Jobs logjam

To the editor:

I suggest the food fight between Democrats and Republicans over job creation is in fact a strawman struggle being waged to avoid coming to grips with the main issue creating the logjam.

Both sides want to get credit for creating jobs. But the Republicans block all proposals from Democrat Obama or the Democratic-majority Senate, not because they wouldn’t create jobs — they would — but because those jobs programs would be paid for at least in part by raising taxes on the top 2 percent of the population. Of course, the Democrats reciprocate, blocking all jobs proposals from the Republican-majority House, not because they wouldn’t create jobs — they would or at least might — but because they refuse to raise taxes on the aforesaid 2 percent. Thus the real issue is not jobs per se, but rather whether to increase taxes on the super-rich, or not. All the rest is camouflage.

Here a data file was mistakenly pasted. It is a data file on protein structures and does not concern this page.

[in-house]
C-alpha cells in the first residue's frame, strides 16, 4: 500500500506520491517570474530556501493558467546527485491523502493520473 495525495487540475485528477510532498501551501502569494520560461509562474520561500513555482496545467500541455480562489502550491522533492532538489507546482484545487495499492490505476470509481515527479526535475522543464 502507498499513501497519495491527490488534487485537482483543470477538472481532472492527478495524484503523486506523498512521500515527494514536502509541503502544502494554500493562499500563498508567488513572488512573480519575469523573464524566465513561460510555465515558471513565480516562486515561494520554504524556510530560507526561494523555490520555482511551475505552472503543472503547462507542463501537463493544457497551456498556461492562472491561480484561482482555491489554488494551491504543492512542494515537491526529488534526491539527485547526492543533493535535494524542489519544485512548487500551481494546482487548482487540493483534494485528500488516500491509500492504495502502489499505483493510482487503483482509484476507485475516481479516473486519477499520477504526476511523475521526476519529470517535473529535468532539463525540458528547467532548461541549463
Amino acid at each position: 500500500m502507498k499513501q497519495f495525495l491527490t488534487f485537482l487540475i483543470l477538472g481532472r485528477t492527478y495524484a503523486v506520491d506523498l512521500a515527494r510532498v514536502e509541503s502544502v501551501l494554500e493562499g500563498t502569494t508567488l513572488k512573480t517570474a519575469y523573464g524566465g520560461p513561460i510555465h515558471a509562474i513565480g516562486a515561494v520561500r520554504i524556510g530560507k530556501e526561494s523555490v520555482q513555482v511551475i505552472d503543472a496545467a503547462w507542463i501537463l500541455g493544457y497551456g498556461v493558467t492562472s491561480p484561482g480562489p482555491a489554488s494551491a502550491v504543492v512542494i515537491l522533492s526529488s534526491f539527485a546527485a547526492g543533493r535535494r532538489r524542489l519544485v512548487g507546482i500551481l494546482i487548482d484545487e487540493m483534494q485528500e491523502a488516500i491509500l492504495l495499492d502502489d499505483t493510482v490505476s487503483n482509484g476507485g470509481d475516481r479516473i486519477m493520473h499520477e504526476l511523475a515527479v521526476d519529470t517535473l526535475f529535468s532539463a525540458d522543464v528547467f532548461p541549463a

Instead of avoiding the problem, why not face it squarely by introducing a tax reform bill whose only function would be to raise taxes on the 2 percent, without raising tax rates on anyone? The extra revenue would come from closing some of the zillion exclusions, exemptions, deferments, write-downs and other examples of the tax lawyer’s art now comprising the bulk of the entire IRS code. If the Democrats win on the 2 percent issue, it would open the way to create jobs while continuing to support funding for other important functions. And if the Republicans win, it would open the way to create jobs by cutting other spending. True, this would cancel out some of the economic benefit of the new jobs created, but it would also have the upside of strengthening the sorry fiscal position of the country. Either way, the logjam would be broken and jobs created.